The new year of reading is a bit more eclectic for me than usual, considering my typical fare is fantasy, science-fiction, and suspense/thriller. This month I expanded my horizon by reading a mainstream novel. I can say, without a doubt and much to my astonishment, it is the best novel I’ve read in 2020.
Lock In by John Scalzi
I’m a huge fan of John Scalzi. In fact, it’s advice that he gave at a talk at a local library that inspired me to try my hand at penning short stories. I’ve thoroughly enjoyed every novel of his that I have read. Like many readers, I suspect, I adore his Old Man’s War novels. In some ways, Lock In feels very similar to Old Man’s War. Scalzi is a master of taking an idea, in this case, a disease that totally incapacitates individuals physically while leaving them mentally able, and spinning out all the societal impacts to stunning effect. I enjoyed Lock In, which at its core is a murder mystery set in a near-future sci-fi environment, but I don’t think it’s quite at the level of Scalzi’s Old Man’s War or Collapsing Empire novels. Having said that, anyone looking for a quick, engaging sci-fi read will relish this novel.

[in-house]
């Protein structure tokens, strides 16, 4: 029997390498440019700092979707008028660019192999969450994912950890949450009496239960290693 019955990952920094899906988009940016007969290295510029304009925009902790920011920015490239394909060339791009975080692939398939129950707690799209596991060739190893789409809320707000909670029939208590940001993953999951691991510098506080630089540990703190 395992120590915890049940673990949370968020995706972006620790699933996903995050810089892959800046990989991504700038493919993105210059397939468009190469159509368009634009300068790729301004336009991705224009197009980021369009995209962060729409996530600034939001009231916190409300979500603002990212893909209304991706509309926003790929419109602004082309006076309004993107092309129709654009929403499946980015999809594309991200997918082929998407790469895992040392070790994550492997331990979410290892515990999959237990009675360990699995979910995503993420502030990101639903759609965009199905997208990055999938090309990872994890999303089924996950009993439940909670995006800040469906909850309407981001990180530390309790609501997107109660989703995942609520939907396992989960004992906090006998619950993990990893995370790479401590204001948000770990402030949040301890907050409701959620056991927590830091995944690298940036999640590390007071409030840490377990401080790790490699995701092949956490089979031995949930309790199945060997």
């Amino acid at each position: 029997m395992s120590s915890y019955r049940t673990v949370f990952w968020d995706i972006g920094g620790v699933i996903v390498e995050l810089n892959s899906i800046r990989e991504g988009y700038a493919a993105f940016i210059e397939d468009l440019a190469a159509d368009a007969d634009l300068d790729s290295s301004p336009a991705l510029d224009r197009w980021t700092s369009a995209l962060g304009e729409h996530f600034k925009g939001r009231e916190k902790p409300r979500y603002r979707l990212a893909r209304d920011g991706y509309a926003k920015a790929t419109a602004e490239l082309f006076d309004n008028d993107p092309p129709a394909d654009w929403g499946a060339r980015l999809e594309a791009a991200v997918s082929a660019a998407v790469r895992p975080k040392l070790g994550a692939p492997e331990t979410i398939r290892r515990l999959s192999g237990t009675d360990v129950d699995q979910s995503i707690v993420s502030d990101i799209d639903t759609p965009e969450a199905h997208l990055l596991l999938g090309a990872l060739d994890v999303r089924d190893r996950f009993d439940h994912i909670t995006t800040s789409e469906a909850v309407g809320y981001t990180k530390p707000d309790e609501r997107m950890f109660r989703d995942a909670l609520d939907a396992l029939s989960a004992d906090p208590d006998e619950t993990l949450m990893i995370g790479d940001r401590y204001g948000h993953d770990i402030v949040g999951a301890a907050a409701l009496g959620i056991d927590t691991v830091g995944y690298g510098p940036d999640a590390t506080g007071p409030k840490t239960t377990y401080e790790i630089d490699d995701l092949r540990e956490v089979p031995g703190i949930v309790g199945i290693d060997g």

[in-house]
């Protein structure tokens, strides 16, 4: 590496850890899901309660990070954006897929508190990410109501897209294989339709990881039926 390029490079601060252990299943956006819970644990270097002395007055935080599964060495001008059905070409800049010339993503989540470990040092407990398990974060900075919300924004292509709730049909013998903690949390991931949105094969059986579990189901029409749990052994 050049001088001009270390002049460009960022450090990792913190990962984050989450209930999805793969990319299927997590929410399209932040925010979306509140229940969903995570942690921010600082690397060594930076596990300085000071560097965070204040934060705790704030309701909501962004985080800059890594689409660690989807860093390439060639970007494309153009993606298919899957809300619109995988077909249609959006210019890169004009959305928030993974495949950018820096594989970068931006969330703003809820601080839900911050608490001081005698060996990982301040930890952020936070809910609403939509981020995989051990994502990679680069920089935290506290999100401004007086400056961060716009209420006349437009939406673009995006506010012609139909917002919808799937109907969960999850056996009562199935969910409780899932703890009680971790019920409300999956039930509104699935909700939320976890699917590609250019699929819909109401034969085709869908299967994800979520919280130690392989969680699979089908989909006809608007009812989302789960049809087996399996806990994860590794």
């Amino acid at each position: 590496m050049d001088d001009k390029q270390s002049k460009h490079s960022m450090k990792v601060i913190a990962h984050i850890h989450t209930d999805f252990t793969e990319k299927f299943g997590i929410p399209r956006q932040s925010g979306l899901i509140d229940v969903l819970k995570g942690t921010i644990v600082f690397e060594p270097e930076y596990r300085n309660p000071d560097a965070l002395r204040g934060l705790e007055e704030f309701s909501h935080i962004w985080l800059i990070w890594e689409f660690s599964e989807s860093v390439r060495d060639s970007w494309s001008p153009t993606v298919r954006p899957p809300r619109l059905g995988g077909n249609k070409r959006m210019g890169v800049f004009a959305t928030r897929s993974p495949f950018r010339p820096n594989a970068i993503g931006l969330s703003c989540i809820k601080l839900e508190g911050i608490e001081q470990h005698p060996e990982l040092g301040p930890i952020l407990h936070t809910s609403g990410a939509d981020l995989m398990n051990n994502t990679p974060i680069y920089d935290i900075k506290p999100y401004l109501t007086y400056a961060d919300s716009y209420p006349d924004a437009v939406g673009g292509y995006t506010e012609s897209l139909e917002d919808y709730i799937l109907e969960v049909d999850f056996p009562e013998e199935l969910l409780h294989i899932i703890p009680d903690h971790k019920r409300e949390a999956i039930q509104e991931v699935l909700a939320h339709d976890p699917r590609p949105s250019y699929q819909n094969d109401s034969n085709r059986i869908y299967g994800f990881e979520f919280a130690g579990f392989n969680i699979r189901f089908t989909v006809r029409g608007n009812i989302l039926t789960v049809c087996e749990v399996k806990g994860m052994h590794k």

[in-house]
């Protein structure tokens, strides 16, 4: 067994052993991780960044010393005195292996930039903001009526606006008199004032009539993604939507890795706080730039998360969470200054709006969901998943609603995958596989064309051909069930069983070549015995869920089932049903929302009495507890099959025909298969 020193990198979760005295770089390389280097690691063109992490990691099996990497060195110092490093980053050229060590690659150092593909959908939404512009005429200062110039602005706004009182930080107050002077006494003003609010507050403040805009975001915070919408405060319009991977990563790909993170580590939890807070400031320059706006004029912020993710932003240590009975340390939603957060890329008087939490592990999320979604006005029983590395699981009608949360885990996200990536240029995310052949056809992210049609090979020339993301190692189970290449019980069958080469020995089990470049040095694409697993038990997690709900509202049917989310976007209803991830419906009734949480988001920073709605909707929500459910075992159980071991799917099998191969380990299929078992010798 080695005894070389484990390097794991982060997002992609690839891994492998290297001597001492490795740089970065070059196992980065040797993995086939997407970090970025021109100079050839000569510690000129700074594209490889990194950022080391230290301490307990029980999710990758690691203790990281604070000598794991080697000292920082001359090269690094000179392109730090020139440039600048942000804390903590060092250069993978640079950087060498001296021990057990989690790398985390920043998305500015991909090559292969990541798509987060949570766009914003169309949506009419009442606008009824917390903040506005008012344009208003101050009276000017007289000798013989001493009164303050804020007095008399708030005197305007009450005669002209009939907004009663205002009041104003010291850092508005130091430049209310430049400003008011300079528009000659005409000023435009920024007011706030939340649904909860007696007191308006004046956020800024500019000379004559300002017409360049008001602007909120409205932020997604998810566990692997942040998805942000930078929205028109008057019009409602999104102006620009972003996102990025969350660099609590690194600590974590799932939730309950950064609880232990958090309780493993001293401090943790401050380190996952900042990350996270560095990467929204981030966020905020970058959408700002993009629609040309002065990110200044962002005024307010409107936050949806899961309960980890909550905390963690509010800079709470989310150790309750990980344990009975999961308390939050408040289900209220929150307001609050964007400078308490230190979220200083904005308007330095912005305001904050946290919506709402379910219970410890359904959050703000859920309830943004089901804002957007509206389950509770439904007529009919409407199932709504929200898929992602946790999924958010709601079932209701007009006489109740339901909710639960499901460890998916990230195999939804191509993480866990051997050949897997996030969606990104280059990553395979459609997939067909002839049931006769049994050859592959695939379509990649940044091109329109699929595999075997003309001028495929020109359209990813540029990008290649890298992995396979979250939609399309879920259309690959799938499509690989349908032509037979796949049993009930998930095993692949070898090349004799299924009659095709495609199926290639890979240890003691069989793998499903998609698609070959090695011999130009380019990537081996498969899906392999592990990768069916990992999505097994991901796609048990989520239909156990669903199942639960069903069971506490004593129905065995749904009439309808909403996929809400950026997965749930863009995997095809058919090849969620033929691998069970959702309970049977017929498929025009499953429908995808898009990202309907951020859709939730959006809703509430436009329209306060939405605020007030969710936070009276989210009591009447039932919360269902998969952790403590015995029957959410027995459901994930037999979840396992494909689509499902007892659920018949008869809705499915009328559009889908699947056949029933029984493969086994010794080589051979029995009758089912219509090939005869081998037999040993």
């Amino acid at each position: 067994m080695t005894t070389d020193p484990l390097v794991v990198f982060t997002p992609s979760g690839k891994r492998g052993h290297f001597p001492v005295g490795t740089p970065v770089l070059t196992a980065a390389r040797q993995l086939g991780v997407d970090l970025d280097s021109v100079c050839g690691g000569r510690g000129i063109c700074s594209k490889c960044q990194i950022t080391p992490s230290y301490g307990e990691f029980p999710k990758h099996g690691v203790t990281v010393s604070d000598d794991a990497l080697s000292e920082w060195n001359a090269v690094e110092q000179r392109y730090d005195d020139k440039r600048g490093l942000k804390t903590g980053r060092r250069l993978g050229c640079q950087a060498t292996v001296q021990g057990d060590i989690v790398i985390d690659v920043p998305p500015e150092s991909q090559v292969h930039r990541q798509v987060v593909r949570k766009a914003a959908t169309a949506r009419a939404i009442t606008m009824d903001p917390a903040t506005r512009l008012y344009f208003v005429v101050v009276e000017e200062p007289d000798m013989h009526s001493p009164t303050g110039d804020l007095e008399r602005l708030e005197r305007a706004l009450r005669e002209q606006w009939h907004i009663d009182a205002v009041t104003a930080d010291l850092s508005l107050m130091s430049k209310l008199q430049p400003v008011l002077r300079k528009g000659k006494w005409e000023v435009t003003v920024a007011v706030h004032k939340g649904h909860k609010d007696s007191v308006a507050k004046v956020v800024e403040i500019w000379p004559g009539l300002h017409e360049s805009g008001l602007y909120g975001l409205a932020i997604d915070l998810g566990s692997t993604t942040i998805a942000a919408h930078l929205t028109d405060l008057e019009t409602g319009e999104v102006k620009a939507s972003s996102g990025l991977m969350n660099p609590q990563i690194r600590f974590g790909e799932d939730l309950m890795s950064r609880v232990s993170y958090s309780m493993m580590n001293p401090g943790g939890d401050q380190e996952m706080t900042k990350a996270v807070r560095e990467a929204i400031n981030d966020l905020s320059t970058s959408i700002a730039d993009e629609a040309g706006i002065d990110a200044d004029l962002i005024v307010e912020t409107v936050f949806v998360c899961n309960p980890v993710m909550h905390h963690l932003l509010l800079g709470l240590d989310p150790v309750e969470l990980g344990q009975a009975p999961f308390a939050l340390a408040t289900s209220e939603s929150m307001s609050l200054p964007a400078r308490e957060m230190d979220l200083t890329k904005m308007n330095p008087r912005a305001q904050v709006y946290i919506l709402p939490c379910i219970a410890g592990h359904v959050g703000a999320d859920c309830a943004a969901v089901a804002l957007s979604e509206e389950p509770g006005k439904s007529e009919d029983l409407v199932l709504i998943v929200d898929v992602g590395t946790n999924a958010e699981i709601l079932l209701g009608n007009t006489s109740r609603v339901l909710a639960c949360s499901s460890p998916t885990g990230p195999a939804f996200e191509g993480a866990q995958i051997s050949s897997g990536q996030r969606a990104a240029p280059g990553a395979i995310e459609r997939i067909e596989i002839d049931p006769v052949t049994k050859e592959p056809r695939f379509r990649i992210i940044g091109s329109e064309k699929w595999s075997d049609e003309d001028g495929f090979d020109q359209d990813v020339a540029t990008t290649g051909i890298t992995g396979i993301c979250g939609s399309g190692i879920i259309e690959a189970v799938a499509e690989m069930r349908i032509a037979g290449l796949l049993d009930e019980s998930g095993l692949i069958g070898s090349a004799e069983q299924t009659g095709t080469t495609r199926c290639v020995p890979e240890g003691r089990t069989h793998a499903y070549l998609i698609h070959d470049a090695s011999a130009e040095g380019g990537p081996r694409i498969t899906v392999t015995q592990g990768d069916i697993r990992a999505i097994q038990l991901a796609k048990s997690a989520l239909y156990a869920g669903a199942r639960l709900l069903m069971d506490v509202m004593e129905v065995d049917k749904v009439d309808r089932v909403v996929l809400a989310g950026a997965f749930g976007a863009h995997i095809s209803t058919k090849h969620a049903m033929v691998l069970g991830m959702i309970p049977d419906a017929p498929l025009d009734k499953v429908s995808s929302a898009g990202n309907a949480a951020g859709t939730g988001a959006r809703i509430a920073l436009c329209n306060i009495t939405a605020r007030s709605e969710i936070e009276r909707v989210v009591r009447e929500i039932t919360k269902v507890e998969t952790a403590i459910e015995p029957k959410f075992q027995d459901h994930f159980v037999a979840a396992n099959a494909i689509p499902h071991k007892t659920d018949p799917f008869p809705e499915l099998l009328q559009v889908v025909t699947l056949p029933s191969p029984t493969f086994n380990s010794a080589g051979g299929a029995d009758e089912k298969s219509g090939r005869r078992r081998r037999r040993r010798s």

ZE0RES by Chuck Wendig
ZE0RES is my favorite Wendig novel, hands-down. I just re-read it to study the master craftsman’s work. It’s great. Everything that occasionally bothers me in some of his other novels (he's overly imaginative metaphors and similes, and tap dancing between points of view) all work GREAT in this novel. Plus, it’s just a plain fun ride that mashes up the sci-fi, horror, and thriller genres in an impressive fashion.
A Gentleman in Moscow by Amor Towles
A Gentleman in Moscow was recommended to me by a member of my critique group. Well, now a year after that recommendation, I got around to reading the novel. I'm thrilled I did. It’s wonderful. I didn’t expect to like it very much since it is outside my usual reading repertoire. I enjoyed the book so much, I am tempted to read Rules of Civility by the same author. Anyone interested in 20th-century Russian culture and immersive character studies will find this novel fascinating.